There are tons of ways you can save money in the kitchen and make eating healthfully affordable. It’s hard and even intimidating to change your habits but you may find that a little planning and simple preparation will save you money. And if you’re not accustomed to cooking you may find that it’s a process you enjoy!

Are you a healthy eater? What do you do to cut expenses? Tell me in the comments!


Keeping it together

The first few days of my No Spend Challenge have gone okay so far. No slip ups since the Subway cookie and I’ve had absolutely no interest in shopping or buying anything since then.

I’ve done this exercise several times in the past – for as much as a month at a time and as little as two weeks. The first few days are usually the hardest but this week has been relatively easy. Although, we’ve not made it to the weekend which is where I’m most apt to misbehave so I could be singing a different tune on Monday.

Be certain, I am not a materialistic person. I do not understand these people who are waiting in line for the new Iphone today and I really don’t care what kind of car you drive or how many Pandora beads you sport on your wrist. Those things are nice but they don’t really appeal to me.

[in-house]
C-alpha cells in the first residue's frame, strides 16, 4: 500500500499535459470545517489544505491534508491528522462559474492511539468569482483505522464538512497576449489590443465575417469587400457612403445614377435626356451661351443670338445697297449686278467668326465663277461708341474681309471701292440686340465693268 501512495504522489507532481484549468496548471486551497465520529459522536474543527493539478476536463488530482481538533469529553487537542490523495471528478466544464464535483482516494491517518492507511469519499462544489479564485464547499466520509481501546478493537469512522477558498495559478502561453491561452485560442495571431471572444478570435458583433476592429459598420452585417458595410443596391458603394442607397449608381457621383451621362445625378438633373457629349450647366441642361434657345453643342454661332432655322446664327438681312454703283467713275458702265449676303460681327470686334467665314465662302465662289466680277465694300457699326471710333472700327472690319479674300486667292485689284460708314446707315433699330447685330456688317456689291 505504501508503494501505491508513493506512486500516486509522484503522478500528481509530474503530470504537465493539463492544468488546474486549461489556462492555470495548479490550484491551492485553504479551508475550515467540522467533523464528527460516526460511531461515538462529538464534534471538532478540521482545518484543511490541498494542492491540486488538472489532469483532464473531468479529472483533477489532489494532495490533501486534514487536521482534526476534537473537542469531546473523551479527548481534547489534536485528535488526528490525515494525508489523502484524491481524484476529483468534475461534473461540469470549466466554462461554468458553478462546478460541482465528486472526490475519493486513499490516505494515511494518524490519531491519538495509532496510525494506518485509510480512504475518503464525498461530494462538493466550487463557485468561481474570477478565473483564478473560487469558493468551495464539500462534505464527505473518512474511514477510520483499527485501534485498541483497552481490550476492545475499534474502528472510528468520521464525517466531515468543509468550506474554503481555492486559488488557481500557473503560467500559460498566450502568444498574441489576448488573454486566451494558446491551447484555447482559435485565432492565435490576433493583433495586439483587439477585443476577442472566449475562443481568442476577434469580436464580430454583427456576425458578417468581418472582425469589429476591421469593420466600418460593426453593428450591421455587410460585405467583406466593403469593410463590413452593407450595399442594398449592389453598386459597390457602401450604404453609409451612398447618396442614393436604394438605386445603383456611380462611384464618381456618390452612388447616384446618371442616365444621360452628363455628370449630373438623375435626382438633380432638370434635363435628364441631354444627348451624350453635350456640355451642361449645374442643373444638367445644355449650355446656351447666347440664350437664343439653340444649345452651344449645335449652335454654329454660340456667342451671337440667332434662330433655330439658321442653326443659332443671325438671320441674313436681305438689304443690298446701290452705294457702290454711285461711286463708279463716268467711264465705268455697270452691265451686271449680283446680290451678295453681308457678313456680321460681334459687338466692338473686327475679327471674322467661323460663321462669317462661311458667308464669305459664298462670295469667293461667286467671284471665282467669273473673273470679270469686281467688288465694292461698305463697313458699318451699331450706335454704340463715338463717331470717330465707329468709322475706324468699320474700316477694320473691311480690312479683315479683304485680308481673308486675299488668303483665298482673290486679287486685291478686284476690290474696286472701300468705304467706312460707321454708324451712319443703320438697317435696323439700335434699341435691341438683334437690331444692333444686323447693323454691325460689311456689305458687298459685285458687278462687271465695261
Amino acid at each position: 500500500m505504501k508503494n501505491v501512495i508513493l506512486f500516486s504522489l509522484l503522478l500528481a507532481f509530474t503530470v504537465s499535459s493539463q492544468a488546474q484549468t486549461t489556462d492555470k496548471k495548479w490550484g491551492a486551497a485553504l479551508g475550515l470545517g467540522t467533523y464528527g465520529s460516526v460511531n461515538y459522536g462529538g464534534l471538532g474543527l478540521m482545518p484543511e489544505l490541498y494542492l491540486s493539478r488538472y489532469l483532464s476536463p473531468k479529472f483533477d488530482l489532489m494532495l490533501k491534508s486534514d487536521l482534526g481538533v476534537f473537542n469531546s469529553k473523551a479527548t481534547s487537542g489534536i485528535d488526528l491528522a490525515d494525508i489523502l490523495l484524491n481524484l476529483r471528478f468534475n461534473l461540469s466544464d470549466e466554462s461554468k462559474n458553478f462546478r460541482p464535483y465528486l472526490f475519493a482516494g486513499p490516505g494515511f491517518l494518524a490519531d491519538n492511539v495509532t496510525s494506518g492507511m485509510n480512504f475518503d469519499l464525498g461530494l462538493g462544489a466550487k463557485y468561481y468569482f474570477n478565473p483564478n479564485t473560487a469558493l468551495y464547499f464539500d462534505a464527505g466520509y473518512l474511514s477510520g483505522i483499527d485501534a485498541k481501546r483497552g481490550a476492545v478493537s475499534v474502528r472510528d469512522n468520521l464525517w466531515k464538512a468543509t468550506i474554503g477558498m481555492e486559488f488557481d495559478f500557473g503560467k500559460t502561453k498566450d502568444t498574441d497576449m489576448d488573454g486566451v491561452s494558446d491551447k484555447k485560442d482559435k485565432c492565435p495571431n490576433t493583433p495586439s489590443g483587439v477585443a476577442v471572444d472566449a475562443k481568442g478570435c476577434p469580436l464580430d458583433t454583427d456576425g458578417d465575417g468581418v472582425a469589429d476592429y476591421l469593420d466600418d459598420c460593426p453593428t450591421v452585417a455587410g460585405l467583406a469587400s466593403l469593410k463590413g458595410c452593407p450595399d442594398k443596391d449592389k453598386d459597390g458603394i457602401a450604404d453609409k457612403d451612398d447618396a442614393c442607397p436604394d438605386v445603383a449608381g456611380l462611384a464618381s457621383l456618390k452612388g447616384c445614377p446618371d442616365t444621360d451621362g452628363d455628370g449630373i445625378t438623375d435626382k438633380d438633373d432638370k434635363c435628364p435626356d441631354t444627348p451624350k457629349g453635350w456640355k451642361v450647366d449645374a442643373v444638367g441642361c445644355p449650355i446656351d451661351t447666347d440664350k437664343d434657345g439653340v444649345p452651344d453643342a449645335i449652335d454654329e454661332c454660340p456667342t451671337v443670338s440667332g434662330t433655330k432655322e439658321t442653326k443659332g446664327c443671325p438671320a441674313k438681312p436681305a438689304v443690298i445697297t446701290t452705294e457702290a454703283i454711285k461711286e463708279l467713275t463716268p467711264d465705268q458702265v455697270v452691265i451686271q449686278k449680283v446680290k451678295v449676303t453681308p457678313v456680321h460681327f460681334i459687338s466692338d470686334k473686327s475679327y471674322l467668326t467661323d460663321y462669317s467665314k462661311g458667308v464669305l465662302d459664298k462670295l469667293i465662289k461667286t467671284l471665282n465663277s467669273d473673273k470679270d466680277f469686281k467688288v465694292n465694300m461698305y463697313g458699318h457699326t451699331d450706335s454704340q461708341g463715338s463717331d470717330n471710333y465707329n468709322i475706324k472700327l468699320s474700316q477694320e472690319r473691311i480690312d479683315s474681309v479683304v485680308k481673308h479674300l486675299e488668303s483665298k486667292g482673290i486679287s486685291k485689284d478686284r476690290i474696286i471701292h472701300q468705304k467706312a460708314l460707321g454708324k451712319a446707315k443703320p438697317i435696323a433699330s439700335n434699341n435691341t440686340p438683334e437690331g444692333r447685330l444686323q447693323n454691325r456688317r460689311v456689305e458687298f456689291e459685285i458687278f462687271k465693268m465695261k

I do, however, have a weakness for books and music and thrifting. And the $15 I spent at the local used music store a couple of weeks ago wasn’t a lot of money, especially for all the great tunes I bought …… but it adds up. And my life isn’t any better for owning it.  That $1.50 pack of gum doesn’t really enhance my life either

I reviewed my budget the other day and added up how much extra money I would have this month if it weren’t for the debt. The debt being mortgage, car, a small home repair loan, a student loan and a small amount of credit card debt. The amount was staggering.

What I wouldn’t give to have that money in the bank.

And that’s when it hit me.

I have given away that money and that piece of mind in exchange for gum and music and a closet full of clothes when I still have nothing to wear! Instead of buying this stuff that doesn’t really matter I should be paying off my student loan, paying off the home repair before it’s broken again, paying off the credit card so I don’t ever have to borrow money for a small expense again!

So in addition to retraining myself to stop buying unnecessary things through this No Spend Challenge I will be consciously reminding myself what I’m trading for the few things I think about bringing home from the store. I’m counting on this to help me keep it together not just through this No Spend Challenge but for the long run too.

What could you do with the money you are spending on stuff? How much better could your life be without the stress of debt? What are you willing to do to fix it?